If this thought occurred to Dana White and the media members in attendance, they did a damn fine job of hiding it. You know what happened by now: White claimed St. Pierre “owed” everyone an immediate rematch, the media attempted to steer Georges St. Pierre away from talking about the signs of brain damage he has been experiencing — despite St. Pierre’s best attempts to do otherwise — and White eventually talked to the champ in private before downplaying everything that St. Pierre admitted to experiencing as much as possible.

As Stand and Bang accurately wrote, “White’s behavior [was] so transparently morally repugnant that there’s no reason to spend time pedantically analyzing it.” He wanted to pressure GSP back into the cage as quickly as possible, because the longer the champion has to reflect upon the damage that he’s done to himself, the less likely he is to return to the sport. Yet there are actually fans — and plenty of them — who managed to take the bait. There are fans who buy the ideas that St. Pierre somehow “owes” it to anyone to accept a rematch against Johny Hendricks, that he’s obligated to return to the cage immediately, that Dana White’s dangerously-capitalistic treatment of his most influential champion is completely acceptable.

And let’s not forget the most disgusting part about this: These fans are delusional enough to say with a straight face that MMA is about “respect.”

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Roger Huerta Is Not Happy With the UFC

Roger Huerta UFC MMA
(Oh boo-fucking-hoo.)

Add “El Matador” to the list of UFC stars who’ve become publicly displeased with the organization’s low wages and lack of respect. MMA Payout passes along an excerpt from a new article in Fight! Magazine — written by occasional CagePotato commenter Neal Taflinger — in which Roger Huerta does some serious venting:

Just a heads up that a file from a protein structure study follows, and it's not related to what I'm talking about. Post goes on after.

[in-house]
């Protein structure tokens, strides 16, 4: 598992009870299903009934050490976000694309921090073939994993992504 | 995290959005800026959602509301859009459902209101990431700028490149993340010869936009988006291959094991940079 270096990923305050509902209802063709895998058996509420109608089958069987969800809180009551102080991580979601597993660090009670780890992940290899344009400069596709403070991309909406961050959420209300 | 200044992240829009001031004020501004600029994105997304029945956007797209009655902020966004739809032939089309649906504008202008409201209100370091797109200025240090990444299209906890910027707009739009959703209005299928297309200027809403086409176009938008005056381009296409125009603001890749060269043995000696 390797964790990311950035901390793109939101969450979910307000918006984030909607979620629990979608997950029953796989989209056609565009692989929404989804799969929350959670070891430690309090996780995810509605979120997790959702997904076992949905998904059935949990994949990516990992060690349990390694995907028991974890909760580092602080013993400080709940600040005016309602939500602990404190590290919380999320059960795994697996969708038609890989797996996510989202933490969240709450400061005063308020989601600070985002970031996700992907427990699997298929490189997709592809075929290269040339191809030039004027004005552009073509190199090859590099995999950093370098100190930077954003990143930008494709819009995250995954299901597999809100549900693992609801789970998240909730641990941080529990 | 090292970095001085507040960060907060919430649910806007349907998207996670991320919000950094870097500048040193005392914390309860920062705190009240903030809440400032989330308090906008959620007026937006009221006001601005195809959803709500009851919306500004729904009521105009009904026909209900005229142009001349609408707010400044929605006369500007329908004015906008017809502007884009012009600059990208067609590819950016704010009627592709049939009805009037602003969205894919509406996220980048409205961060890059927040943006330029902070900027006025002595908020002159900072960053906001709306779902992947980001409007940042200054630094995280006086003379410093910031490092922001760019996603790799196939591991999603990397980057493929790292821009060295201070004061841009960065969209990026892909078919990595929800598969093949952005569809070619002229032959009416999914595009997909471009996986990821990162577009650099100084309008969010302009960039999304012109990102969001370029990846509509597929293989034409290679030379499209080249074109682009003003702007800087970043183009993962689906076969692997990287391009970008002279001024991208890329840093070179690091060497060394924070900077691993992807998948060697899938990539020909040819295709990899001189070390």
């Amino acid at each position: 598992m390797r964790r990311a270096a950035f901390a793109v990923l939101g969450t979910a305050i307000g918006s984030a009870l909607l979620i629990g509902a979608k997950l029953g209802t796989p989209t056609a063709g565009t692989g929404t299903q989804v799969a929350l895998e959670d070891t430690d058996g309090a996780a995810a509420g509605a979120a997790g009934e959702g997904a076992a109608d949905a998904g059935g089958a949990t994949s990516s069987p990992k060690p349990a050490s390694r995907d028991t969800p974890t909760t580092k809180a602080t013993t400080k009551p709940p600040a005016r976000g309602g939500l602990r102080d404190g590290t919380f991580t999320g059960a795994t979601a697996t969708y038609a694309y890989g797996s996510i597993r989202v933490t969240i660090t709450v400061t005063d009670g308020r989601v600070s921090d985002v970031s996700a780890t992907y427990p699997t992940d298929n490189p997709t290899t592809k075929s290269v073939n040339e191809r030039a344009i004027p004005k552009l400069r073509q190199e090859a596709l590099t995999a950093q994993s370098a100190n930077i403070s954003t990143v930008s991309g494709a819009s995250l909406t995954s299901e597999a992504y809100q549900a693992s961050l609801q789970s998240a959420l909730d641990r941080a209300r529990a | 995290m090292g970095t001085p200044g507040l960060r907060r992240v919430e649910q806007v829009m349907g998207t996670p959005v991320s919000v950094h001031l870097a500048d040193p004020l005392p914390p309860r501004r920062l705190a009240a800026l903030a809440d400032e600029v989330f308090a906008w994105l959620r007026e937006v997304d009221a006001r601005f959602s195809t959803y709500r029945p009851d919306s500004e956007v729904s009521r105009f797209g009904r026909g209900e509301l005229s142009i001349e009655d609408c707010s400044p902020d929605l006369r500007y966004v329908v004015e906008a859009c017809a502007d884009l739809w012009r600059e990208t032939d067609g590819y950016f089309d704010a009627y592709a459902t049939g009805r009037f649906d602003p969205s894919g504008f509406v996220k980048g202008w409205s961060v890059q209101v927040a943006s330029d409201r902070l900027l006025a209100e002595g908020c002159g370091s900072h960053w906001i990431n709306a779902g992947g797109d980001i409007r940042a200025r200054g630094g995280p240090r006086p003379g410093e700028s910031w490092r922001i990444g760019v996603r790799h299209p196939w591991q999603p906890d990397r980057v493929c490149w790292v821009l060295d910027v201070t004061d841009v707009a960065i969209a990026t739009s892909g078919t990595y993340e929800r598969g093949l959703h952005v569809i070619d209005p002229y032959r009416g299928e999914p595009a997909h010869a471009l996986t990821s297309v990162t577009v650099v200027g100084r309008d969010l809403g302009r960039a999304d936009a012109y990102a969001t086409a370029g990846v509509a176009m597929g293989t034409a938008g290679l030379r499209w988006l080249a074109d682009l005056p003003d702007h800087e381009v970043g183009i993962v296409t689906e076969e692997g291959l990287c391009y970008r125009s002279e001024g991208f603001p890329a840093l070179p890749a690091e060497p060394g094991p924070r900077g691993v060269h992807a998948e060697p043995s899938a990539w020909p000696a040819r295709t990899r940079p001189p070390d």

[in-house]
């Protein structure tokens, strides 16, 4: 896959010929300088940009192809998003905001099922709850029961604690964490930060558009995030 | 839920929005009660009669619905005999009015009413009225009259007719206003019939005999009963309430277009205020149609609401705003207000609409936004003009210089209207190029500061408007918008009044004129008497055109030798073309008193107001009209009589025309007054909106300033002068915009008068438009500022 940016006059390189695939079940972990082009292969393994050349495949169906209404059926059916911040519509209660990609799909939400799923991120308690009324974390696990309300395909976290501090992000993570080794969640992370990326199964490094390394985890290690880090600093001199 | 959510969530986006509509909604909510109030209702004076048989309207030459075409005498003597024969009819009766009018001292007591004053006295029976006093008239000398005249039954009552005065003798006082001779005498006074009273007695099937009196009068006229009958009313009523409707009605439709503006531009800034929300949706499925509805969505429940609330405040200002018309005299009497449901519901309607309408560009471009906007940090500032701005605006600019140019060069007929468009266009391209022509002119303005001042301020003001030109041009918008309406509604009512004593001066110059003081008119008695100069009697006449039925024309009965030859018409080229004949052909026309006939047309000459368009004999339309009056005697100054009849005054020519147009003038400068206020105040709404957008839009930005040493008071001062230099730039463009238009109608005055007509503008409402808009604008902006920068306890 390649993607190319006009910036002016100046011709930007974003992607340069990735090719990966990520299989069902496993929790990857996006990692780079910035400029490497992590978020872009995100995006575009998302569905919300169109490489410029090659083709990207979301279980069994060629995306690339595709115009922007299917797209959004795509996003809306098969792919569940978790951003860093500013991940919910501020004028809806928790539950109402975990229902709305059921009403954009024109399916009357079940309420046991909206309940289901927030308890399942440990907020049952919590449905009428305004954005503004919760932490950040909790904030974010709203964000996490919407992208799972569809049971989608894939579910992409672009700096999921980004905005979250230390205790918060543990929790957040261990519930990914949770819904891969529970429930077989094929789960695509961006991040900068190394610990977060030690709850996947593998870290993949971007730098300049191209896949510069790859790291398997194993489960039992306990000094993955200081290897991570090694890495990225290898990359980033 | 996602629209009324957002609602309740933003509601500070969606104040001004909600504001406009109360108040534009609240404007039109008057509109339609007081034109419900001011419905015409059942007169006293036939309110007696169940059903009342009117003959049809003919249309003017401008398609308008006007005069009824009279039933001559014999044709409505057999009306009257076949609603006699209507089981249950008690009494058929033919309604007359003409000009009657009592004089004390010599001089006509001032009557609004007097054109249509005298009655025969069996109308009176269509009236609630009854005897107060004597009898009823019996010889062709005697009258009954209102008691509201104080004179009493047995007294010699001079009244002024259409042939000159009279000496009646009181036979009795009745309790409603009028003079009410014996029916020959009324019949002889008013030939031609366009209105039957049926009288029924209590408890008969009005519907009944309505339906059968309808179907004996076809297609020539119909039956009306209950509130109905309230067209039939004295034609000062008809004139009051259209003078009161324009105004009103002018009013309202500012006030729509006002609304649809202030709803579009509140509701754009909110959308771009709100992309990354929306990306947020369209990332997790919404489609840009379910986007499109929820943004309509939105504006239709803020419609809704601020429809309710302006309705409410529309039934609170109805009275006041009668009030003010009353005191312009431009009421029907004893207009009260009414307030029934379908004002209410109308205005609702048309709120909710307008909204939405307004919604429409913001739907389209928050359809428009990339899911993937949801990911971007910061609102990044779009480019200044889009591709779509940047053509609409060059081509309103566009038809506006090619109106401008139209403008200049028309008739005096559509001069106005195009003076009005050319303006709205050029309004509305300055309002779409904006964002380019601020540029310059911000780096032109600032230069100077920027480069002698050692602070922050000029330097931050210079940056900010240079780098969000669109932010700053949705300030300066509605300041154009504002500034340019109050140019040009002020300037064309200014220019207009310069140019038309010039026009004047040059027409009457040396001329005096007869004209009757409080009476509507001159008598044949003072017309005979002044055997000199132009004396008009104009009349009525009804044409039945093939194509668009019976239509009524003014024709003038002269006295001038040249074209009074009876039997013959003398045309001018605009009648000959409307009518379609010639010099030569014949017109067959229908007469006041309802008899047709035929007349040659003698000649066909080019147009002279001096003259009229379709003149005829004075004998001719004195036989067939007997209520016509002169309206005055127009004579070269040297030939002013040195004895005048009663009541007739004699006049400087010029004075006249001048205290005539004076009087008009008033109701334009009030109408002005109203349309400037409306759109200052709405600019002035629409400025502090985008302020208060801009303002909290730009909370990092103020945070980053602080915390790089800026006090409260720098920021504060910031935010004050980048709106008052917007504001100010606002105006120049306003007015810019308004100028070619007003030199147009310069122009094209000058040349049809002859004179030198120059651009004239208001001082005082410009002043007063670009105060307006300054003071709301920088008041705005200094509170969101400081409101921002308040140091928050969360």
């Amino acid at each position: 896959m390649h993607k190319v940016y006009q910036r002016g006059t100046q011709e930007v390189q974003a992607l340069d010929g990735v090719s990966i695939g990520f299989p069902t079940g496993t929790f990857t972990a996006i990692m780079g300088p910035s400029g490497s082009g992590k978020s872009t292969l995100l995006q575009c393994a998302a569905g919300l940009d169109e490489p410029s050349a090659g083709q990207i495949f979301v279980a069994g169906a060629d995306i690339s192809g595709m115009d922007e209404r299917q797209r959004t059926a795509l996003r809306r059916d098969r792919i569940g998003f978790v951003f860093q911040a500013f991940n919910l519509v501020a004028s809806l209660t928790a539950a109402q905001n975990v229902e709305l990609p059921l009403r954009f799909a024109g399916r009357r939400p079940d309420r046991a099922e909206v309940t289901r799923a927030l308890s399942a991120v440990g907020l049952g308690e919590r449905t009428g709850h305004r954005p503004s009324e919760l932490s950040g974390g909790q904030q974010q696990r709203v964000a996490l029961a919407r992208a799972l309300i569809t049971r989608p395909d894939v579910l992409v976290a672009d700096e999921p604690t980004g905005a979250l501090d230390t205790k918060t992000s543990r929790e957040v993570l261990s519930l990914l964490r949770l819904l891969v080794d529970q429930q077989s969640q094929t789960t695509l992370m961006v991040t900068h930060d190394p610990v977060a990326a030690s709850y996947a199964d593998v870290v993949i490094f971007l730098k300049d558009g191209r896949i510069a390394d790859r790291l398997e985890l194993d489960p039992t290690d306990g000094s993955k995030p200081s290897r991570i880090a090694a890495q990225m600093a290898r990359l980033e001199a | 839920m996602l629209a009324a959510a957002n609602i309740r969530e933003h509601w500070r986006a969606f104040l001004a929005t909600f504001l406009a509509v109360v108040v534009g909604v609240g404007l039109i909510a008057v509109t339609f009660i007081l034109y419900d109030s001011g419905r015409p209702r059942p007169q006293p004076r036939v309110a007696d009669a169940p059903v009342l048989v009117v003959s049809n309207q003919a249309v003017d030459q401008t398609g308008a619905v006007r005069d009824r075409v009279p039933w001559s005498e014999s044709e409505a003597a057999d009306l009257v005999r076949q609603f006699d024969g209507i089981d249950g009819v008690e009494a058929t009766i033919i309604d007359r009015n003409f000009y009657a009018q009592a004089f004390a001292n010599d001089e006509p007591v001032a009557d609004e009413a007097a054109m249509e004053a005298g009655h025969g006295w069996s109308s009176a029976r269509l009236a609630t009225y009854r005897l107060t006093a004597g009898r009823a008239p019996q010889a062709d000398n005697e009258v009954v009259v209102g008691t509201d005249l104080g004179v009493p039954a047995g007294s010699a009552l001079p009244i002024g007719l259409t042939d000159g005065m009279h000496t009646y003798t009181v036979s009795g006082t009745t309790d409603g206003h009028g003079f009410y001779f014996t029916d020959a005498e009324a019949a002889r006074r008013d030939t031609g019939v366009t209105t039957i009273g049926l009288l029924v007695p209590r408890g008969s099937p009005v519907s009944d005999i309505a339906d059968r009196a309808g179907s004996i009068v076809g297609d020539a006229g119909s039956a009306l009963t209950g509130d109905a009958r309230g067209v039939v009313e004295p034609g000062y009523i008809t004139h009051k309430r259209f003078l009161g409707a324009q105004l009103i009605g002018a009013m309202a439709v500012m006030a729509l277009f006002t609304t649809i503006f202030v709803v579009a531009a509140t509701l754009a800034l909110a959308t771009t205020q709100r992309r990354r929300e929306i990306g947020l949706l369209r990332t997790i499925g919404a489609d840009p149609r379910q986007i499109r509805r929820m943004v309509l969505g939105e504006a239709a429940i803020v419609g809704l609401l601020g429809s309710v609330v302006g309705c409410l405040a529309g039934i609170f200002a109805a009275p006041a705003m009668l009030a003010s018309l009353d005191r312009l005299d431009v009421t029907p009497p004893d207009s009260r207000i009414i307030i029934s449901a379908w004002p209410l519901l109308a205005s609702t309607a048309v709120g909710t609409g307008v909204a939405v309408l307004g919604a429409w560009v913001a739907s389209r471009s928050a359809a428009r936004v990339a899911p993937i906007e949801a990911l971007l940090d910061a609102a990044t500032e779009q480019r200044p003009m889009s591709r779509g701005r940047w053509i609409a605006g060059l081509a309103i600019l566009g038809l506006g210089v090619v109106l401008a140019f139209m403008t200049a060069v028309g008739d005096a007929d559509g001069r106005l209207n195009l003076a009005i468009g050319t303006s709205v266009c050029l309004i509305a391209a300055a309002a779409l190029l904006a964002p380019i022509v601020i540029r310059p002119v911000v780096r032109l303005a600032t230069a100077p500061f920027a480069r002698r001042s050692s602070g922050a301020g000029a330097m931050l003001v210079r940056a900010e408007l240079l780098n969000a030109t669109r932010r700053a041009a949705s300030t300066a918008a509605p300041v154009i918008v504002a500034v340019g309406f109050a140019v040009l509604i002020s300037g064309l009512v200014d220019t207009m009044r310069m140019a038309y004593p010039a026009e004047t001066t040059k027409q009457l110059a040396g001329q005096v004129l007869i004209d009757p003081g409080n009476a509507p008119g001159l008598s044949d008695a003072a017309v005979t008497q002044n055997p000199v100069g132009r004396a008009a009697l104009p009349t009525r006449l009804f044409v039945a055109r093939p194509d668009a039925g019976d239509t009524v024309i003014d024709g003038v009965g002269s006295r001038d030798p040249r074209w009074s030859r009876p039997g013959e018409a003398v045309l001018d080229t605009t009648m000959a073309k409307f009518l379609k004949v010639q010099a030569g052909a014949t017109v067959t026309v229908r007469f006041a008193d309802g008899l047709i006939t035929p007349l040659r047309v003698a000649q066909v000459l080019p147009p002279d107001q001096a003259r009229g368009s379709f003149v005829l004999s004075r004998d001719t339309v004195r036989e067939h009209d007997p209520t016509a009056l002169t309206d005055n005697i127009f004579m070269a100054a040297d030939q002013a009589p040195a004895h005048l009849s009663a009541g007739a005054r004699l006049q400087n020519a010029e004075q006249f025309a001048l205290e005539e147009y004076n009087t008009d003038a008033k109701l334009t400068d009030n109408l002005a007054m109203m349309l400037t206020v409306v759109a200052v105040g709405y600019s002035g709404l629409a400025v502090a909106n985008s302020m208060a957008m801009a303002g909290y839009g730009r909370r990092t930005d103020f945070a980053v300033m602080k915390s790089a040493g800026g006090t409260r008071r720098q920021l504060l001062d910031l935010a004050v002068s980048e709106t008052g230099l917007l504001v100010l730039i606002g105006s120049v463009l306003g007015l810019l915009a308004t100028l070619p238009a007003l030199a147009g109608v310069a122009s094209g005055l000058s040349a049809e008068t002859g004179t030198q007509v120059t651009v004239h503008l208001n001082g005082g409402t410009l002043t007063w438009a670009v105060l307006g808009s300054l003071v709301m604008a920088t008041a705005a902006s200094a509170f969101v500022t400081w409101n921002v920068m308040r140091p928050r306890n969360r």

Huerta is one of a growing number of Zuffa-contracted fighter who feel that there is a disconnection between the company’s success and the way fighters are compensated. Huerta’s disillusionment with the UFC began when he did press tours for his employer in Miami, Houston, Los Angeles, and London and received a $50 per diem for his troubles. It sounds like a a good deal until you factor in time away from training, friends, and family, days often stretch twelve hours or more, and an exchange rate of one UK pound for two American dollars. “Why do you think I don’t do PR for the UFC any more?” he asks.

He’s also unhappy with the terms of his current contract, but to Huerta, the press tours underscore a larger point: by and the large, Zuffa does not treat its contracted fighters with sufficient loyalty or respect. He argues that many UFC fighters barely make enough to cover their training expenses. He brings up teammate Keith Jardine repeatedly, incensed that a main event fighter is working for ten and ten- $10k to show and 10k to win — while his opponent regularly makes ten times as much.

“The truth is, I don’t really care if I fight in the UFC or somewhere else,” Huerta says. The fighter says he understands that Zuffa has to keep an eye on the bottom line, but he wants to work, “For a company that is as loyal to me as I am to them.”